Health Ad Pulled for Error

School of Public Health Researchers Missed Inaccuracy

A national TV ad campaign for health care reform has been temporarily pulled because of a factual error missed by the ad's makers as well as by School of Public Health researchers.

The School of Public Health had contributed to the campaign, funded by the San Francisco-based Kaiser Family Fund and the League of Women Voters. The ad said that eight out of 10 Americans don't get health insurance on the job.

In fact, eight of 10 Americans in working families are uninsured. And after conservative columnist George F. Will pointed out the error in a Newsweek article, the ad was pulled and Kaiser apologized.

Professor of Health Policy and Management Robert J. Blendon said this week that Harvard researchers were not responsible for the error.

He said that the school had only provided published studies, including data from the U.S. census. The ad's makers then drew their own conclusions, Blendon said. "All we gave [the sponsor] on that was the U.S. Census study," Blendon said.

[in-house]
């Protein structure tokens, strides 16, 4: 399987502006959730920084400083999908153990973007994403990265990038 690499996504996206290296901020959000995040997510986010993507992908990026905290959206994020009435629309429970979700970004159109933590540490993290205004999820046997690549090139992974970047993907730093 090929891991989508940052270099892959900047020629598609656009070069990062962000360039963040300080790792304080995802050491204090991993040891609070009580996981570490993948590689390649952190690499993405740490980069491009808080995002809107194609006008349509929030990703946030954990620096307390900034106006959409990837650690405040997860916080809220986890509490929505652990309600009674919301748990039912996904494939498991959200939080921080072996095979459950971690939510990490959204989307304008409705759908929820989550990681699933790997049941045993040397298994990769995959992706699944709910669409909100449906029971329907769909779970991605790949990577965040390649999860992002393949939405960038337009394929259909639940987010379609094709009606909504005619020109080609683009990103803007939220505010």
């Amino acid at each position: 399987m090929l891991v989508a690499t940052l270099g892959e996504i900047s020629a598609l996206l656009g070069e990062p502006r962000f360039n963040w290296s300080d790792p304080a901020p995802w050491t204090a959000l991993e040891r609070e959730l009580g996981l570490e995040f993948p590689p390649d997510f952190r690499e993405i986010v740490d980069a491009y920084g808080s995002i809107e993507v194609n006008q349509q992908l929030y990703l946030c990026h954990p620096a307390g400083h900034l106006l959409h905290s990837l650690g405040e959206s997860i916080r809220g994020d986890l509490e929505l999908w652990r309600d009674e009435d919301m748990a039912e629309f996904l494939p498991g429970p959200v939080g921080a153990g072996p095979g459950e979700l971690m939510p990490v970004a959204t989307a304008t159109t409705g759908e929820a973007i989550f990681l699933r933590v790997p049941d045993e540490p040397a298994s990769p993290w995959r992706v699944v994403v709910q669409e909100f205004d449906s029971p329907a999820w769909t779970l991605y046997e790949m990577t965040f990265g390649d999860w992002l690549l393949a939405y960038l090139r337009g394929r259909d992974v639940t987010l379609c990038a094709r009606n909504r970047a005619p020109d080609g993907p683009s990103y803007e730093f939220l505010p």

The mistake in the advertisement escaped the notice of more than 50 people who reviewed the ad, including Blendon.

"I didn't pick it up," said Blendon. "After I saw Will's [Newsweek article], I said, 'He's completely right."

Blendon also said researchers at the Johns Hopkins School of Health had also contributed to the ad campaign.

Marci Jensen, a communications assistant at the Kaiser Family Fund, said yesterday that her group was "in the process of rectifying the ad.

"The error just slipped through the cracks," Jensen said.

The $450 million dollar fund, founded in 1948 by wealthy philanthropist Henry Kaiser and his wife, has been swamped with calls from various parties concerned about the mistake Jensen said.

"We had our policy people, our advertising people, our grantees calling to point out the mistake," Jensen said.

The advertisement is the Kaiser Family Fund's first attempt to use the media to inform the public on key issues of health reform, Jensen said.

"[Actually], I think by and large the impact of the advertisement has been positive," Jensen said. "We are pleased to know so many people are concerned with the issue [of health care]."